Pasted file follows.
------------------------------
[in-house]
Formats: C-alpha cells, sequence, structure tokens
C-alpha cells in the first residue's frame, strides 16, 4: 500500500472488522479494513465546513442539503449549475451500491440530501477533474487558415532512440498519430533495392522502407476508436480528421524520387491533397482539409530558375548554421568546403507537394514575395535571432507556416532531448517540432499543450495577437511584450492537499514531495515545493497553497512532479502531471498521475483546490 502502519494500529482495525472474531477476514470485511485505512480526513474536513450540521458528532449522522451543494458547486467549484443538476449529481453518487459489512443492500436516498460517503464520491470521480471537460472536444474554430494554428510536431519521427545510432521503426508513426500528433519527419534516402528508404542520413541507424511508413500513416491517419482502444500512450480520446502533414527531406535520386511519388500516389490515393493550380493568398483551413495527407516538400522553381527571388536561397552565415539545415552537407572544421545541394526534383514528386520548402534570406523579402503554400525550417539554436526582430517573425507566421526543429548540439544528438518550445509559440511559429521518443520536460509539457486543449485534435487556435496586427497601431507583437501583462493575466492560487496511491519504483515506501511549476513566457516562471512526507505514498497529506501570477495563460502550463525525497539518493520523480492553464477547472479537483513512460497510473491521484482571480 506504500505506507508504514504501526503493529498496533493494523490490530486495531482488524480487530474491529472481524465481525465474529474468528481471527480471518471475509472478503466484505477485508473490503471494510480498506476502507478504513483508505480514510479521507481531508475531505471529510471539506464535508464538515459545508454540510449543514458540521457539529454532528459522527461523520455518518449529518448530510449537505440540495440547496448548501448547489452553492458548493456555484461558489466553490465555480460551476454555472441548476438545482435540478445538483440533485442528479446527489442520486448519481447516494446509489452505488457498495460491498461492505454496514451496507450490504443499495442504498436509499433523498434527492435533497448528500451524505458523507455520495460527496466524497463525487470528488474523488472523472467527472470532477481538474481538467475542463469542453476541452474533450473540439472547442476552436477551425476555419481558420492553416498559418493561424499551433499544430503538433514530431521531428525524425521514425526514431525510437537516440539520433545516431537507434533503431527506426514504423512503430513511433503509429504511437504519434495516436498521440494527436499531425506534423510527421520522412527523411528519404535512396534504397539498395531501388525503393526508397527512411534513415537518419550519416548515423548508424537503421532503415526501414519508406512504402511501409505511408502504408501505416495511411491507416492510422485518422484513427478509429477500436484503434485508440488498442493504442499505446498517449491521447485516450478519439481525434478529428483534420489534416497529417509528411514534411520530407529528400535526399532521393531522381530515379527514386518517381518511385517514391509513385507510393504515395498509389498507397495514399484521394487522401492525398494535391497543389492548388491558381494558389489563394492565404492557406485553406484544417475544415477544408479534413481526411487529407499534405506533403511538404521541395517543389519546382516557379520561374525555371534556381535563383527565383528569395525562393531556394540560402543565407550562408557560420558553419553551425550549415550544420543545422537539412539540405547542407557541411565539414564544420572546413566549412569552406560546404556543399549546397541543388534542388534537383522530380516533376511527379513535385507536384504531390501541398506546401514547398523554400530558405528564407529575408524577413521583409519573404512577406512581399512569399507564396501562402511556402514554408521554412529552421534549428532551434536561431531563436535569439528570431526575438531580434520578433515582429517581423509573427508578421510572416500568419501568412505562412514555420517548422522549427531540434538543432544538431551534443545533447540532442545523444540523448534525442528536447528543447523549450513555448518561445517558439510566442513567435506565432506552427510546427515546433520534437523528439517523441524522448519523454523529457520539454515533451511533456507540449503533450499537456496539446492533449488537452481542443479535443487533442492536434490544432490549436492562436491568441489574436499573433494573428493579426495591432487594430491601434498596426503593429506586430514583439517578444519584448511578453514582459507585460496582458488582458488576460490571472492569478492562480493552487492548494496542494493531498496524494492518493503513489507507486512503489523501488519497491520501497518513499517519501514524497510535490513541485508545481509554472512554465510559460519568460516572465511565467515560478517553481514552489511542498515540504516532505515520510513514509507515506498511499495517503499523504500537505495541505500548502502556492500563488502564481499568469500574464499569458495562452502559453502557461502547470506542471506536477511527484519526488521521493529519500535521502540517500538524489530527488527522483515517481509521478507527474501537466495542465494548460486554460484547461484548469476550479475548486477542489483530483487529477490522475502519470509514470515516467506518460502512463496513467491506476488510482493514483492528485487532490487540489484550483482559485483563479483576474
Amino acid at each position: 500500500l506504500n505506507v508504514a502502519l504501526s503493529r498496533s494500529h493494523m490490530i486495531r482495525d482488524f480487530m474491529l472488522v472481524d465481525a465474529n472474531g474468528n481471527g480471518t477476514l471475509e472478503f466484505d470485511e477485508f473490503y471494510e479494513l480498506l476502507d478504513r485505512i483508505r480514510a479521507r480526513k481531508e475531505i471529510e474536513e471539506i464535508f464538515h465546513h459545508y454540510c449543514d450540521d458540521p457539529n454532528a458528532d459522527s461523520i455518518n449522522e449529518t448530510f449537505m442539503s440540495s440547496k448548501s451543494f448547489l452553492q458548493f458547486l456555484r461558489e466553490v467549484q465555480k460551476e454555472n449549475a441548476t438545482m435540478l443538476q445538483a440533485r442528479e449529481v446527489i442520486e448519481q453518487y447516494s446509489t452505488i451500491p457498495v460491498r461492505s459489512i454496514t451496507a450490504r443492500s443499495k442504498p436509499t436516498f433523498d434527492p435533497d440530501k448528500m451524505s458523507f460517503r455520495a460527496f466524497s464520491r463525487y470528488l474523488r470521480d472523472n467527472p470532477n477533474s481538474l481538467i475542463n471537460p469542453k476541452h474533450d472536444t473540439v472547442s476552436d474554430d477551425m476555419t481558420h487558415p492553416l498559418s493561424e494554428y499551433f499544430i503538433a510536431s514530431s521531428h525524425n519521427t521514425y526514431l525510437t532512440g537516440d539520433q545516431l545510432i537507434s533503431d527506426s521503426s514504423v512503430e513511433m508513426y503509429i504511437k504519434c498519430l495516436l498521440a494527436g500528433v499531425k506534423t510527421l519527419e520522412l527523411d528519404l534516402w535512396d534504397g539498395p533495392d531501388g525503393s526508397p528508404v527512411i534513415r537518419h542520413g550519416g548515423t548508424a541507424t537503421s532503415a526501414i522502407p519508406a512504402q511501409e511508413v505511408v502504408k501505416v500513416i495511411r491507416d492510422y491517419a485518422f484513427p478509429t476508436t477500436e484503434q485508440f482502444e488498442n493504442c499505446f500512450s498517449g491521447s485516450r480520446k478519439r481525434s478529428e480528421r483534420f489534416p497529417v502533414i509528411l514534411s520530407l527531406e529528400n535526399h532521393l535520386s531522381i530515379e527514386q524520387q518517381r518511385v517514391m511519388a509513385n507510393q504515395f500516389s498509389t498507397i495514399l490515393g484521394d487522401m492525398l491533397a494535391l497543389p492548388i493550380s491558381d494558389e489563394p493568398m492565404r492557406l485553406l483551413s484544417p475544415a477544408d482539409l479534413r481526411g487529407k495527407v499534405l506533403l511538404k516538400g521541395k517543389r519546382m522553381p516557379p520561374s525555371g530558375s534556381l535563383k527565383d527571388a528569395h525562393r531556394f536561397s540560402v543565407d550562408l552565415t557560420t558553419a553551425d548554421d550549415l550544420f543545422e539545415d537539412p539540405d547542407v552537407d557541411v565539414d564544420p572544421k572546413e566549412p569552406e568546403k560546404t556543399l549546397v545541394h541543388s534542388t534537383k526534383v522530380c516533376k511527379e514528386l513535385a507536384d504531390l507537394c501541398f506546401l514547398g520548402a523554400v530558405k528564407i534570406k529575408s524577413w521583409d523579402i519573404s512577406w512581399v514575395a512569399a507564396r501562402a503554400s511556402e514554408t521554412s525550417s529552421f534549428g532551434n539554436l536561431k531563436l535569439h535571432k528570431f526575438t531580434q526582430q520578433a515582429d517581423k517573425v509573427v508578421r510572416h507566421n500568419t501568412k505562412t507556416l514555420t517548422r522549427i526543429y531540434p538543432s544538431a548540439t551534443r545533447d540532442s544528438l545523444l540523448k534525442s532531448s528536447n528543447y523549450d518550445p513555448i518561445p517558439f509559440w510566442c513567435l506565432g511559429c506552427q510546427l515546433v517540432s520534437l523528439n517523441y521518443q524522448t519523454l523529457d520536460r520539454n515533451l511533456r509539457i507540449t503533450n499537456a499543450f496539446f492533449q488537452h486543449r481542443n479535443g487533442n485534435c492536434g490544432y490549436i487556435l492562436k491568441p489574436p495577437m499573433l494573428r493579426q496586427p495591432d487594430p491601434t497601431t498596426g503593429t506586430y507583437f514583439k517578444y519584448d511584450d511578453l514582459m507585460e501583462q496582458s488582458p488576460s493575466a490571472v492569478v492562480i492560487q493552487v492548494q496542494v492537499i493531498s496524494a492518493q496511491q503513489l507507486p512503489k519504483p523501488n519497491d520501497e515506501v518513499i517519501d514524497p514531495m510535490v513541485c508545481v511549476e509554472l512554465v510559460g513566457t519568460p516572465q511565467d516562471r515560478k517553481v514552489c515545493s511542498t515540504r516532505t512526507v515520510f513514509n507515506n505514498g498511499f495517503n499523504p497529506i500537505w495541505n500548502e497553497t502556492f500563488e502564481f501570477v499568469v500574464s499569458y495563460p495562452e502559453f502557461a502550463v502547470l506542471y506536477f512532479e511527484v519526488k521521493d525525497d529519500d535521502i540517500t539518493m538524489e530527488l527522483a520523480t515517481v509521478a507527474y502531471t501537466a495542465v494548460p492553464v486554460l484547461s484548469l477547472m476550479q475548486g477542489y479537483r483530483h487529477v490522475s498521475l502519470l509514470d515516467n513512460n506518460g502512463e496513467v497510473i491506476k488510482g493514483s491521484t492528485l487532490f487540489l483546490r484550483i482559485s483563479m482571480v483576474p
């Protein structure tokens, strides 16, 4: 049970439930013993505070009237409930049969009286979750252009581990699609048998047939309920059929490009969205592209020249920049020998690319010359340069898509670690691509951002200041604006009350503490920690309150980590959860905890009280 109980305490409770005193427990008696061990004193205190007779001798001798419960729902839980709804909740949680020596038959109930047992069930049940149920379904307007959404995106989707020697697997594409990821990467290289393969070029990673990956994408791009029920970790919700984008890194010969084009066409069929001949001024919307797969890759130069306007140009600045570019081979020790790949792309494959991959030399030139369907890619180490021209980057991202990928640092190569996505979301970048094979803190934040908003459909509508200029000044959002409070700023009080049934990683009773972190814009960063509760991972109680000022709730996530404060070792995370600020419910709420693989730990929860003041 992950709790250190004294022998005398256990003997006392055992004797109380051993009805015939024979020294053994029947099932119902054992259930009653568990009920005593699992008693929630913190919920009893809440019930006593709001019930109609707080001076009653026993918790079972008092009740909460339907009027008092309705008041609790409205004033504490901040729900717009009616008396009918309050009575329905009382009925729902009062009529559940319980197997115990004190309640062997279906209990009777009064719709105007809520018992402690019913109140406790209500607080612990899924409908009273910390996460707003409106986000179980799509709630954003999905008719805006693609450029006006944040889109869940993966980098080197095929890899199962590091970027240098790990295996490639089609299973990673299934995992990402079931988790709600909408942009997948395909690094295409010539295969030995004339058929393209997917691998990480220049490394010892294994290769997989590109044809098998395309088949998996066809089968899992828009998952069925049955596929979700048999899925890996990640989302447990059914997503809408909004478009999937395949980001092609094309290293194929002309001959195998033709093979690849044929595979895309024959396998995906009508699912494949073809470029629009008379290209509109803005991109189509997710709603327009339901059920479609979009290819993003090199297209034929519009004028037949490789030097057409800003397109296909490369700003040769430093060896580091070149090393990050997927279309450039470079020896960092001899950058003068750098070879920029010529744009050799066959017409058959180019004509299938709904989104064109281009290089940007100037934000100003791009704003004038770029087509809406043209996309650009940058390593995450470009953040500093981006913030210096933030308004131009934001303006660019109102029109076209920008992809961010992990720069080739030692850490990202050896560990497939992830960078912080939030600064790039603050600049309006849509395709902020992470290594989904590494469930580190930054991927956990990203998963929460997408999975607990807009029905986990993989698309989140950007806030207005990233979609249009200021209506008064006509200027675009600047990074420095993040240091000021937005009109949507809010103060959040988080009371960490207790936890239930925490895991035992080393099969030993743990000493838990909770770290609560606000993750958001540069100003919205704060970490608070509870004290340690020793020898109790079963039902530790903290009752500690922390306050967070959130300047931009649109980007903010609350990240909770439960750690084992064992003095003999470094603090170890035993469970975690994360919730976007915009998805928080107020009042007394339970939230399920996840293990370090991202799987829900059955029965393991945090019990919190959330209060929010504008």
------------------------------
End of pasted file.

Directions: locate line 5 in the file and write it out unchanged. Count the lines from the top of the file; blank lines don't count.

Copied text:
């Protein structure tokens, strides 16, 4: 049970439930013993505070009237409930049969009286979750252009581990699609048998047939309920059929490009969205592209020249920049020998690319010359340069898509670690691509951002200041604006009350503490920690309150980590959860905890009280 109980305490409770005193427990008696061990004193205190007779001798001798419960729902839980709804909740949680020596038959109930047992069930049940149920379904307007959404995106989707020697697997594409990821990467290289393969070029990673990956994408791009029920970790919700984008890194010969084009066409069929001949001024919307797969890759130069306007140009600045570019081979020790790949792309494959991959030399030139369907890619180490021209980057991202990928640092190569996505979301970048094979803190934040908003459909509508200029000044959002409070700023009080049934990683009773972190814009960063509760991972109680000022709730996530404060070792995370600020419910709420693989730990929860003041 992950709790250190004294022998005398256990003997006392055992004797109380051993009805015939024979020294053994029947099932119902054992259930009653568990009920005593699992008693929630913190919920009893809440019930006593709001019930109609707080001076009653026993918790079972008092009740909460339907009027008092309705008041609790409205004033504490901040729900717009009616008396009918309050009575329905009382009925729902009062009529559940319980197997115990004190309640062997279906209990009777009064719709105007809520018992402690019913109140406790209500607080612990899924409908009273910390996460707003409106986000179980799509709630954003999905008719805006693609450029006006944040889109869940993966980098080197095929890899199962590091970027240098790990295996490639089609299973990673299934995992990402079931988790709600909408942009997948395909690094295409010539295969030995004339058929393209997917691998990480220049490394010892294994290769997989590109044809098998395309088949998996066809089968899992828009998952069925049955596929979700048999899925890996990640989302447990059914997503809408909004478009999937395949980001092609094309290293194929002309001959195998033709093979690849044929595979895309024959396998995906009508699912494949073809470029629009008379290209509109803005991109189509997710709603327009339901059920479609979009290819993003090199297209034929519009004028037949490789030097057409800003397109296909490369700003040769430093060896580091070149090393990050997927279309450039470079020896960092001899950058003068750098070879920029010529744009050799066959017409058959180019004509299938709904989104064109281009290089940007100037934000100003791009704003004038770029087509809406043209996309650009940058390593995450470009953040500093981006913030210096933030308004131009934001303006660019109102029109076209920008992809961010992990720069080739030692850490990202050896560990497939992830960078912080939030600064790039603050600049309006849509395709902020992470290594989904590494469930580190930054991927956990990203998963929460997408999975607990807009029905986990993989698309989140950007806030207005990233979609249009200021209506008064006509200027675009600047990074420095993040240091000021937005009109949507809010103060959040988080009371960490207790936890239930925490895991035992080393099969030993743990000493838990909770770290609560606000993750958001540069100003919205704060970490608070509870004290340690020793020898109790079963039902530790903290009752500690922390306050967070959130300047931009649109980007903010609350990240909770439960750690084992064992003095003999470094603090170890035993469970975690994360919730976007915009998805928080107020009042007394339970939230399920996840293990370090991202799987829900059955029965393991945090019990919190959330209060929010504008």